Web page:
I wear a number of hats within the broad filed of educational psychology. One is that of an applied psychometrician. Whenever anyone asks what I do, I receive strange looks when that title rolls out of my mouth. I then always need to provide a general explanation.
I've decided to take a little time and generate a brief explanation. I hope this helps.
The online American Psychological Association (APA) Dictionary of Psychology defines psychometrics as:
n. the branch of psychology concerned with the quantification and measurement of mental attributes, behavior, performance, and the like, as well as with the design, analysis, and improvement of the tests, questionnaires, and other instruments used in such measurement. Also called psychometric psychology; psychometry.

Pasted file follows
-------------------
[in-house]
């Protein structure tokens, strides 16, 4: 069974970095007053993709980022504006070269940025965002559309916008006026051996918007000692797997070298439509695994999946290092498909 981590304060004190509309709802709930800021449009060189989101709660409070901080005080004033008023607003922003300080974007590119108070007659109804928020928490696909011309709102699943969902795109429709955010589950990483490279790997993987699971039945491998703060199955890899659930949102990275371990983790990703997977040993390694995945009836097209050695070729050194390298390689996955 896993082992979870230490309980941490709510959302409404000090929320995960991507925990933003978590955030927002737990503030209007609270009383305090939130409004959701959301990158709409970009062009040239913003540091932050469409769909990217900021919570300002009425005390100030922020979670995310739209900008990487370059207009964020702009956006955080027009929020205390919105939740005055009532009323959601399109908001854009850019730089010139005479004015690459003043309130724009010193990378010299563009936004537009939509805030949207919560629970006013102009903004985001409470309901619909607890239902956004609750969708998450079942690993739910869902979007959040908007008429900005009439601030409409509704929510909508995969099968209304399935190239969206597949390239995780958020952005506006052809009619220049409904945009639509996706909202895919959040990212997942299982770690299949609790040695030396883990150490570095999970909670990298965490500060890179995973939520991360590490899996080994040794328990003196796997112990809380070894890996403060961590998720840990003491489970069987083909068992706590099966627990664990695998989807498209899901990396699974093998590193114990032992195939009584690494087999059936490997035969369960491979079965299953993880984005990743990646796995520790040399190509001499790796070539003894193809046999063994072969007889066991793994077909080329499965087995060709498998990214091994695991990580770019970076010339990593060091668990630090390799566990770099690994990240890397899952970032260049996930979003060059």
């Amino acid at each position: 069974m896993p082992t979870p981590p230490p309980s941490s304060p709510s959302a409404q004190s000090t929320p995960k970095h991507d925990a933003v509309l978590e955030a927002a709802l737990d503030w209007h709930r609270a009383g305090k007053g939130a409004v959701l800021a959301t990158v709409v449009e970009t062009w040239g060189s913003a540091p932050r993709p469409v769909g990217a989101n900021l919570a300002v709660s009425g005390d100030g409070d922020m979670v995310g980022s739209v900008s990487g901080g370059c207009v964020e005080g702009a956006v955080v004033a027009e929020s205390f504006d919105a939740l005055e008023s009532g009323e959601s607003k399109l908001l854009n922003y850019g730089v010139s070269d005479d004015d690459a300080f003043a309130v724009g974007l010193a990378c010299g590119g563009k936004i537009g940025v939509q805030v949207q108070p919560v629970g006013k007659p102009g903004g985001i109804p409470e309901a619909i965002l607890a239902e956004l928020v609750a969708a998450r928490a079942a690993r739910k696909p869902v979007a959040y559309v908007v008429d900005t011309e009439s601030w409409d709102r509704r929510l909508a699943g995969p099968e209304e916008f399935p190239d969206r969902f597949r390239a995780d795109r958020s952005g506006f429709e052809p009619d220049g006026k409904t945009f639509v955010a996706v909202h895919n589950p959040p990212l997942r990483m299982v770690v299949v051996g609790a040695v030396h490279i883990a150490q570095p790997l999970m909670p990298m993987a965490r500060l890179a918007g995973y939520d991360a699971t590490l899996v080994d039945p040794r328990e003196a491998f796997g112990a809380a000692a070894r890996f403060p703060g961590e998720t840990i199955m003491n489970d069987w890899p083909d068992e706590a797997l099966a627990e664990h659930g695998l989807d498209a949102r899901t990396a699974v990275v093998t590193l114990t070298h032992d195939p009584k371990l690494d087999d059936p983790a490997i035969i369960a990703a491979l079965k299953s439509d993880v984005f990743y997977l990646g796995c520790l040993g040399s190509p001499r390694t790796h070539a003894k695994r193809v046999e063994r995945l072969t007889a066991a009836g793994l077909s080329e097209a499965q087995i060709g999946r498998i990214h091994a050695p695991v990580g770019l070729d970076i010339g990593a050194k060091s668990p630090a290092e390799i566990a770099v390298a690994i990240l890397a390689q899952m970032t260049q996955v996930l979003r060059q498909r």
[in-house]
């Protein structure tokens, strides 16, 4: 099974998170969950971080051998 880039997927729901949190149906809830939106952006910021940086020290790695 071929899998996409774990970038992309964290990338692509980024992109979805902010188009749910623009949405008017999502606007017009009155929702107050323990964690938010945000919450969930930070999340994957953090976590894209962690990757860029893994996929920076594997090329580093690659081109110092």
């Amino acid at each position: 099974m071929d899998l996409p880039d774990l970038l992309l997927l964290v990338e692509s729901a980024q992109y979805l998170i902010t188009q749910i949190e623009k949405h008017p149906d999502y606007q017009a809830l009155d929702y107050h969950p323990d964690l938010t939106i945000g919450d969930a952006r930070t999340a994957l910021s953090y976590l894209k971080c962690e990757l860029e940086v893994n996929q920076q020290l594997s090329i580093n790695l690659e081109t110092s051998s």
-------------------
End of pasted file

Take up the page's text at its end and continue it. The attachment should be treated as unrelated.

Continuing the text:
The definition can be understood from the two components of the word. Psycho refers to “psyche” or the human mind. Metrics refers to “measurement.” Thus, in simple terms, psychometrics means psychological measurement--it is the math and science behind psychological testing.
Applied psychometrics is concerned with the application of psychological theory, techniques, statistical methods, and psychological measurement to applied psychological test development, evaluation, and test interpretation. This compares to more pure or theoretical psychometrics which focuses on developing new measurement theories, methods, statistical procedures, etc. An applied psychometrician uses the various theories, tools and techniques developed by more theoretical psychometricians in the actual development, evaluation, and interpretation of psychological tests. By way of analogy, applied psychometrics is to theoretical psychometrics, as applied research is to pure research.